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TAKKYA: The Emirati designer modernising a UAE interiors staple

Emirati furniture designer Luluwa Al Mehairbi is making it her priority to modernise one of the country’s most recognisable and historic pieces of furniture.

Takkya – the Arabic word for cushion – is the traditional name for the low-seating sofa-style pieces that Luluwa, and her Takkya entitled brand, has a passion for creating.

A former graphic designer, the Abu Dhabi entrepreneur incorporates that skill into her beloved craft of modernising the seating structure used traditionally by Arab families and royals.

What were once makeshift sofas are – under Luluwa’s watch – modern, chic representations of old meets new.

She explained: “For the whole time I’ve been a designer, I’ve always wanted to preserve something, from a heritage point of view. That’s what I do with Takkya. Takkya have always been designed as very low seating, a humble way of seating, designed to be shared by families and friends. Sheik Zayed was routinely phorographed doing business on Takkya, so not only are they historically comfortable and cosy, but also for getting work done and making big decisions.

“Every person who had one of these takkyas in their house would know it as a traditional type of seating but not particularly modern. I wanted to change that.

 “I have always been good at designing at seating. I’ve always felt if you’re designing a good seat, it has to be unique, eye-catching, something that people remember and relate to. With takkyas, I wanted to take that tradition and modernize it.”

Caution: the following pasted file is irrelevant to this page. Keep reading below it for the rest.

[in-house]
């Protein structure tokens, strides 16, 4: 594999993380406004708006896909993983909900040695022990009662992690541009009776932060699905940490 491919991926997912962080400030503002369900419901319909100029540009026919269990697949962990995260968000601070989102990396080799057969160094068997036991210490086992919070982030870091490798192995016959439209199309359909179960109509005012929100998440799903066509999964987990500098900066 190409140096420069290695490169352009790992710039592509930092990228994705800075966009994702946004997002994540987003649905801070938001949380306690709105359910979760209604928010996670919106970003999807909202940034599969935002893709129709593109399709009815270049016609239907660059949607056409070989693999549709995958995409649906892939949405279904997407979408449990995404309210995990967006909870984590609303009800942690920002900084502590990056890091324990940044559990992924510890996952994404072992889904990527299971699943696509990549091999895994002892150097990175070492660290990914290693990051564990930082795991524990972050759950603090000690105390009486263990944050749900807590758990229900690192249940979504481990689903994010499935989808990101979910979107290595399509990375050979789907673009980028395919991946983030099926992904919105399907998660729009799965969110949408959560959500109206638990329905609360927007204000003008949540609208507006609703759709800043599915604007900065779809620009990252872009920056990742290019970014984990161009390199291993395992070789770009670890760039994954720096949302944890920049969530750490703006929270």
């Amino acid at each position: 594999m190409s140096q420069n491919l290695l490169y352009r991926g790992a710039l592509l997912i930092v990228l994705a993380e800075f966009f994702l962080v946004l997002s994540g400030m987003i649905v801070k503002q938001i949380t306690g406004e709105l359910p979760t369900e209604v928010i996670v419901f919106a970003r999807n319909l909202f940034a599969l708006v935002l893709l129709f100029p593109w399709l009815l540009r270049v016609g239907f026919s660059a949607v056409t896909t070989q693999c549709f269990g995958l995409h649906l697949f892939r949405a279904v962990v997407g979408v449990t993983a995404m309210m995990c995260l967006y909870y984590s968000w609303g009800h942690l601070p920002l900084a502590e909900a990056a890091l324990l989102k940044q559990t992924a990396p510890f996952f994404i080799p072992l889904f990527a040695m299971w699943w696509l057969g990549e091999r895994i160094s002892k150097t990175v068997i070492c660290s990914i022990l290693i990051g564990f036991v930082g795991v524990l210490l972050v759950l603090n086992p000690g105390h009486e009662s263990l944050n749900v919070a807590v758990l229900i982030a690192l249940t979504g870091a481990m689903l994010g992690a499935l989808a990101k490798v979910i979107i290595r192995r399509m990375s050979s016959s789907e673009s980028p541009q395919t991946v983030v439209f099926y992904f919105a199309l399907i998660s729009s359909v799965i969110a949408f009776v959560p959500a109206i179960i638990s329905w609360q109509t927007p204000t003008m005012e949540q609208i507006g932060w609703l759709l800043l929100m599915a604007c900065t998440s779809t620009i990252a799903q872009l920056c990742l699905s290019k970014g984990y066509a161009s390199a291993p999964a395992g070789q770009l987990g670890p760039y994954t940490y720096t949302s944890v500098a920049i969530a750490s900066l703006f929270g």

Using her love of design across both the graphic and furniture fields, Luluwa does just that, using her own signature traits to apply original finishes to her seats.

She continued: “The signature elements of these takkya are the embroidery – they always have exceptional quality embroidery. I then add to them with the likes of new sizes and new colours to make them more modern. And, with my experience in graphic design, I then add a design to every piece.

“I started with cushions and takkya and then moved into outdoor seatings and swings. All of these types of furniture have always been historically quite bland colours – whites, browns and beige. I like to think that through my design I bring colour to these pieces, give them a little more life.

“I’m very proud I can keep this tradition alive. When I design the embroidery, I can go more organic, but feel that will cheapen it. I always make sure that all of my pieces have a clean-lined design. The sizes, the fabrics, the colours, these are all specifically chosen. I want to keep it simplistic and feel that’s what works best.”

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